I have never found a case where creating a site against all the principles of good design has turned out to be a remotely good idea.
Some of the most successful companies have dared to defy common UX principles!
Let’s see how Snapchat purposefully breaks UX guidelines to achieve specific goals.
For an app that has 238 million daily users,
Snapchat has a surprisingly complicated Ul. Let’s see what’s the problem with Snapchat’s UX:
- iconography is confusing
- Labels are non-existent
- Apps Functionality are hidden
- Navigation is complicated
However, the Snapchat’s user experience is not bad. It’s actually an incredibly smart design.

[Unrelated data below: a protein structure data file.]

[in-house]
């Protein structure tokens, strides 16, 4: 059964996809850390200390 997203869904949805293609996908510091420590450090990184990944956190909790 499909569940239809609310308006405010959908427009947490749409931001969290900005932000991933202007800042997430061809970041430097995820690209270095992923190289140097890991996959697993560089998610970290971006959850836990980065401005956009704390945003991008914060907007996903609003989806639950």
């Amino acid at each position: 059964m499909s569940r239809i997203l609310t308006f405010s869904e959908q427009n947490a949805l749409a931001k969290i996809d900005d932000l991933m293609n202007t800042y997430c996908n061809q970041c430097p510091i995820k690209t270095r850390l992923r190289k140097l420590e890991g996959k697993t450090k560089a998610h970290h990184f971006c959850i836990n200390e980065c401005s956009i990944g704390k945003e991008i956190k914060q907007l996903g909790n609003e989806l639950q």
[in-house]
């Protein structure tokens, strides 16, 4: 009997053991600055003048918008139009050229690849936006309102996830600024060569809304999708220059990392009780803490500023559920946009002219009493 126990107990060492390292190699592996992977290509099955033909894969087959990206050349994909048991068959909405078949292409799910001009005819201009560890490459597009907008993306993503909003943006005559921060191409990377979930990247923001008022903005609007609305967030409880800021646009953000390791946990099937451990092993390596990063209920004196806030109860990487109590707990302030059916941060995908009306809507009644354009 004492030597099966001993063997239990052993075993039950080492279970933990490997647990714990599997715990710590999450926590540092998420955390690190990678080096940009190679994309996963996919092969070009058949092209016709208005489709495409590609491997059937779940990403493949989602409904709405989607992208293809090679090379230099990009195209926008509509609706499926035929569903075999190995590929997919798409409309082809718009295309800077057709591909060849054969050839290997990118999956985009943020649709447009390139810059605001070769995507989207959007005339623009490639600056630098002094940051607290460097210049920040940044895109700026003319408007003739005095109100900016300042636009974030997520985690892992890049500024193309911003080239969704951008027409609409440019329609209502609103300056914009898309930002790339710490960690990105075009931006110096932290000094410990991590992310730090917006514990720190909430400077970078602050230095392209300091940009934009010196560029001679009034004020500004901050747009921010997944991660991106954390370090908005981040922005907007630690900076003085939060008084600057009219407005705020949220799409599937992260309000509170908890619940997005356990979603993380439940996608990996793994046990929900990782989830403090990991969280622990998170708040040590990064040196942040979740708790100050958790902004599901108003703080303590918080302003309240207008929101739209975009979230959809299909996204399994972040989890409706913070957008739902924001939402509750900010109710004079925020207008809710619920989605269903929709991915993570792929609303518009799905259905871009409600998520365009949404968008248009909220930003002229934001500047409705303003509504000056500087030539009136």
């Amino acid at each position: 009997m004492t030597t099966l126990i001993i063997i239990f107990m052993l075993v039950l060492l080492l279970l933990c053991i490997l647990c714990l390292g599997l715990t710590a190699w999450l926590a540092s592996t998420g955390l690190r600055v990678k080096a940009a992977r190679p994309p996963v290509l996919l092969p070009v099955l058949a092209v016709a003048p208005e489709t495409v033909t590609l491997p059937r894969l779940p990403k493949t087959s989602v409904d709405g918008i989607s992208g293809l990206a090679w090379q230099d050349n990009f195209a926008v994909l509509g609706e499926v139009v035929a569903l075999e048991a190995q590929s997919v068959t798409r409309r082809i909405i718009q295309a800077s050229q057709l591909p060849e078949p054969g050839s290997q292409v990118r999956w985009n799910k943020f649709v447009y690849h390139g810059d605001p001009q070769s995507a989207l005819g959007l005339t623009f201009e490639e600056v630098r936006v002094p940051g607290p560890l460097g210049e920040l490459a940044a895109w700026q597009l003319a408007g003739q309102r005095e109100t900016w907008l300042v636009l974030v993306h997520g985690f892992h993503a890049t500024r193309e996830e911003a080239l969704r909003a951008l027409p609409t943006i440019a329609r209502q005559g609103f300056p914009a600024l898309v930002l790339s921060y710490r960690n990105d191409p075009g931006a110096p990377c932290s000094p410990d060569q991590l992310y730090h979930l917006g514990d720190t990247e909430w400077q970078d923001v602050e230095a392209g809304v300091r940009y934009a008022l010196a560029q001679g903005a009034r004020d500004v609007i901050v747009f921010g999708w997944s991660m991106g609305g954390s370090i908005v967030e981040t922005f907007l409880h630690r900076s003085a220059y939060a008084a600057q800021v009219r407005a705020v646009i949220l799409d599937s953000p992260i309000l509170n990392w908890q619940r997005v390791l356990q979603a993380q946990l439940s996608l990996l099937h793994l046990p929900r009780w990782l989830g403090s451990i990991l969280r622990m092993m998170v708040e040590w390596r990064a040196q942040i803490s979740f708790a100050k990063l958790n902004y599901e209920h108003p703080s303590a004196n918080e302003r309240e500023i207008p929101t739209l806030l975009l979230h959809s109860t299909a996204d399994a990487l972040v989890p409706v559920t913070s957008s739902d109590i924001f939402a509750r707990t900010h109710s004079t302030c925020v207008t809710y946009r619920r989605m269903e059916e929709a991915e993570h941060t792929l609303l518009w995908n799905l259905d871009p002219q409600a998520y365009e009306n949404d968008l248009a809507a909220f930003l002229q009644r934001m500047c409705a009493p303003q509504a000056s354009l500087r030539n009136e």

Their challenging UX is what keeps them relevant to their primary target audience: teenagers and millennials.
While Snapchat’s user interface isn’t the most intuitive (at least for adults),
it does serve a few critical functions:
It keeps the adults out:
They intentionally made the user interface challenging to grasp in order to make it difficult for adults to use. This limits Snapchat’s user base to teenagers.
It makes people talk about Snapchat:
Every time a new feature is added to Snapchat, thousands of people ask each other how it works.
Each time, that chit-chat raises awareness of Snapchat.
There is a Gamification Component to It:
Snapchat understood its users’ psychology and made certain features challenging to access intuitively. Users will only find these features if they spend more time on the platform exploring, which will make them feel rewarded. This wonderful gamification strategy has been working successfully for Snapchat.
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